Uncertain Interest Rate Regimes

Updated: Apr 22 2002, 05:30am hrs
With the Statement on Monetary and Credit policy for the year 2002-2003 to be presented within a week, the speculations among market participants and financial press have already begun about the intent and actions of Dr Bimal Jalan. As it happened with the budget, the discussions seem to surround on the same themes such as what will the credit policy do to boost industrial growth Will bank rates be cut further to support a lower interest rate regime Will it undertake measures to further enhance the liquidity in the system etc. Never mind the limited success the monetary policy measures such as cuts in Cash Reserve Ratio/Statutory Liquidity Ratio and interest rates in the past have achieved in terms of reviving the investment and growth process, the argument for further actions in maintaining low interest rates and excess liquidity seem to be becoming louder.

The finance minister and the Reserve Bank of India have been presenting a softer interest rate view to the market over last few weeks, thereby making policy actions in terms of cutting CRR and bank rate the most important aspect of monetary policy. While the resolve of the FM is clear in so far as reducing interest rates is concerned, the view among ruling political parties that interest rate cuts have not gone down well with the public and are in fact responsible for the erosion of the middle class vote bank, might put a pressure on him not to do further rate cuts, all in all making interest rate changes a contentious policy action.

What should the RBI do with respect to interest rates Before answering this question one should ask: Can RBI set the entire term structure of interest rates What has been the reaction of the debt market participants to the policy actions in this regard From the basic monetary theory we know that monetary authority can certainly control the short-term interest rates via its control on short-term liquidity, but the medium and long-term interest rates are to be primarily driven by agents expectations about future inflation and interest rates. The latter, in turn, are determined by fundamental factors such as fiscal deficits. Therefore, while the central bank can affect short-term rates, its control over the entire term structure is at best week. But, what happened over the last one year seems to be at odds with this logic. The downtrend in yields to the tune of 300 bps during the last fiscal year is equally significant both at the short and long end of the yield curve. While the decline in short rates could be attributable to the excess liquidity in the system, how can one explain such a downward rally in long-term bond yields when other fundamentals such as fiscal deficits do not indicate such a pattern Can we say that the market has become, as some traders would like to call it, a momentum market that trades on sentiment rather than on a rational analysis of factors affecting the term structure of interest rates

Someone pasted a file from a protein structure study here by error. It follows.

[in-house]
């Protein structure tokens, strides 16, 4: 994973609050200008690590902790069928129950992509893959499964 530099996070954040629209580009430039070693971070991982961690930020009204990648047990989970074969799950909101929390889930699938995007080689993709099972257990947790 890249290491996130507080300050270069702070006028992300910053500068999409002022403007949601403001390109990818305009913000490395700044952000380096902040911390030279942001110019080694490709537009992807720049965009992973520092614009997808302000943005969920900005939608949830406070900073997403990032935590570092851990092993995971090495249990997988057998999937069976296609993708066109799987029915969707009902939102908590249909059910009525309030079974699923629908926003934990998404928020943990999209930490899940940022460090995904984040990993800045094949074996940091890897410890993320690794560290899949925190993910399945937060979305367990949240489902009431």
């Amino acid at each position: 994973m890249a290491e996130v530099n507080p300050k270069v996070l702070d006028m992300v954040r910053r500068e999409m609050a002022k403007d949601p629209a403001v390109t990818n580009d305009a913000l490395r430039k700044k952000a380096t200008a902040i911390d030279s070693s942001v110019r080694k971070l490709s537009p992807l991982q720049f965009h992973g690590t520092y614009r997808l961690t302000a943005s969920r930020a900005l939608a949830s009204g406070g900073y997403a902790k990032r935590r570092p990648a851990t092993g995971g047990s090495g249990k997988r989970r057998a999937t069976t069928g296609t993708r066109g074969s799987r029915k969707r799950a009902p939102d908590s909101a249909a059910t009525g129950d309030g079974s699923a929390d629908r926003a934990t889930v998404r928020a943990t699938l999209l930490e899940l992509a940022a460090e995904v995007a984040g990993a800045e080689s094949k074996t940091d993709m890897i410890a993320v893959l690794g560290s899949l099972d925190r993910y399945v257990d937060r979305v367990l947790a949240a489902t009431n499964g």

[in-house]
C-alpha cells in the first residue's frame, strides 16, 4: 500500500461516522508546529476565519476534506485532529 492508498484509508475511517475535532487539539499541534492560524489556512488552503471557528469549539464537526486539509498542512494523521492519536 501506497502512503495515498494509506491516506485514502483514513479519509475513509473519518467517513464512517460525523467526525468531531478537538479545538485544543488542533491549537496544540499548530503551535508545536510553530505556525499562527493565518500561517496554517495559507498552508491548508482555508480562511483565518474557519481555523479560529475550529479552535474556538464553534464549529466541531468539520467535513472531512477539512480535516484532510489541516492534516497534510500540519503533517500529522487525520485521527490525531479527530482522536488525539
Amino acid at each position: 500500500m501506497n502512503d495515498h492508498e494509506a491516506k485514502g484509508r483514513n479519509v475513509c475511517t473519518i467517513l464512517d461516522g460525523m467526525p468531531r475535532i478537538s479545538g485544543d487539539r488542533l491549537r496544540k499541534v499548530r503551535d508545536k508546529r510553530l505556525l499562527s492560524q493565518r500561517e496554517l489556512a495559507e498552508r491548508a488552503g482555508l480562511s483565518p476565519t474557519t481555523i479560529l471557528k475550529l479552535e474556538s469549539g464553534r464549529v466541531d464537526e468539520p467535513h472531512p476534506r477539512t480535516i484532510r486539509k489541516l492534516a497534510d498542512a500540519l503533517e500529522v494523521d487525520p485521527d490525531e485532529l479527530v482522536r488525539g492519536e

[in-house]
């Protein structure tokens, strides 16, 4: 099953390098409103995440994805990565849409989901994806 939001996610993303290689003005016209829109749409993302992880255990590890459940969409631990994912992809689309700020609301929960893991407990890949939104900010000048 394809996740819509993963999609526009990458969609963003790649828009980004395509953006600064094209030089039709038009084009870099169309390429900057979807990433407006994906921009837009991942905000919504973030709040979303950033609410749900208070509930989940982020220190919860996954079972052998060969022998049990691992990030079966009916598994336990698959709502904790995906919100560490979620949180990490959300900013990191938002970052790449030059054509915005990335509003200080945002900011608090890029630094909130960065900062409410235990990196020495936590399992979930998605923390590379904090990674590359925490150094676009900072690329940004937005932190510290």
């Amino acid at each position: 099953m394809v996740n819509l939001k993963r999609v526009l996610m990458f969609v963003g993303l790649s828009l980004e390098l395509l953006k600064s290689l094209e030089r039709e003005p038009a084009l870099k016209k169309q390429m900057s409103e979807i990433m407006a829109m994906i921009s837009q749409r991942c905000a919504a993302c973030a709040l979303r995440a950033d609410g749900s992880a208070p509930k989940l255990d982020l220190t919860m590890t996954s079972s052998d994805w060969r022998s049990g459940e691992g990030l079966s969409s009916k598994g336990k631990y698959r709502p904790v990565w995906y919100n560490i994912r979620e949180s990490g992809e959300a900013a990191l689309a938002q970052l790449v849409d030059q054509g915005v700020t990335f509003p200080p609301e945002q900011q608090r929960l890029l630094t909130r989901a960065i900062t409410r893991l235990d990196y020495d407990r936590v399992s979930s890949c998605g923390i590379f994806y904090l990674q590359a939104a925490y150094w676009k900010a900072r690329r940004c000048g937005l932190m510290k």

The irrational exuberance in the bond markets seem to be caused by the belief that the government and RBI would sustain a low interest rate regime with their concerted policy actions even if the fundamentals arent clearly supporting that. This over-reaction from the bond markets need to be checked through systematic policy actions, as any surprise increase in interest rates would lead to huge losses on the open positions on trading book of banks and financial institutions in turn having ripple effects through the financial system. One could argue that the unrealised gains that they have made during the boom time in bond prices should be booked and they could be used to compensate the losses resulting from increase in interest rates. Unless a mechanism is put in place that makes provision for a reserve fund to cover potential losses, the losses on the trading book could hurt the banks seriously. The Investment Fluctuation Reserve mentioned in the previous credit policy is meant to precisely tackle this, but one is not sure about markets are following the norms are not.

The RBI must use the monetary policy statement to deal with some of the problems associated with the bond market bubble and low interest rate syndrome. It should come out clearly with a vision statement that presents a view on interest rate regimes that are expected to prevail taking into account the high fiscal deficits and temporary excess liquidity. A recognition of the unsustainability of one-way movement in interest rates would alert a great deal of market participants to make preparations to face adverse conditions. In the same direction, the policy statement must highlight the need for IFR and put in place for an effective monitoring mechanism in this regard.

The policy statement must recognise the potentially conflicting signals the apex body conveys through its dual roles as monetary policy maker and manager of the public debt. Very often than not, and certainly in the recent past, it is being seen that the monetary policy is subservient to the fiscal and debt management policies. The policy statement must highlight that the primary objective of monetary policy is the financial stability, besides inflation control, and the consideration to finance government borrowings at low cost has to be, at best, of secondary importance. The idea of creating an independent public debt office, in this context, will significantly increase the scope for monetary policy and reduce the uncertainty related to the interest rate movements.

The writer is a consultant with the National Stock Exchange, Mumbai. Views expressed are his own and not that of the NSE. E-mail: gdarbha@nse.co.in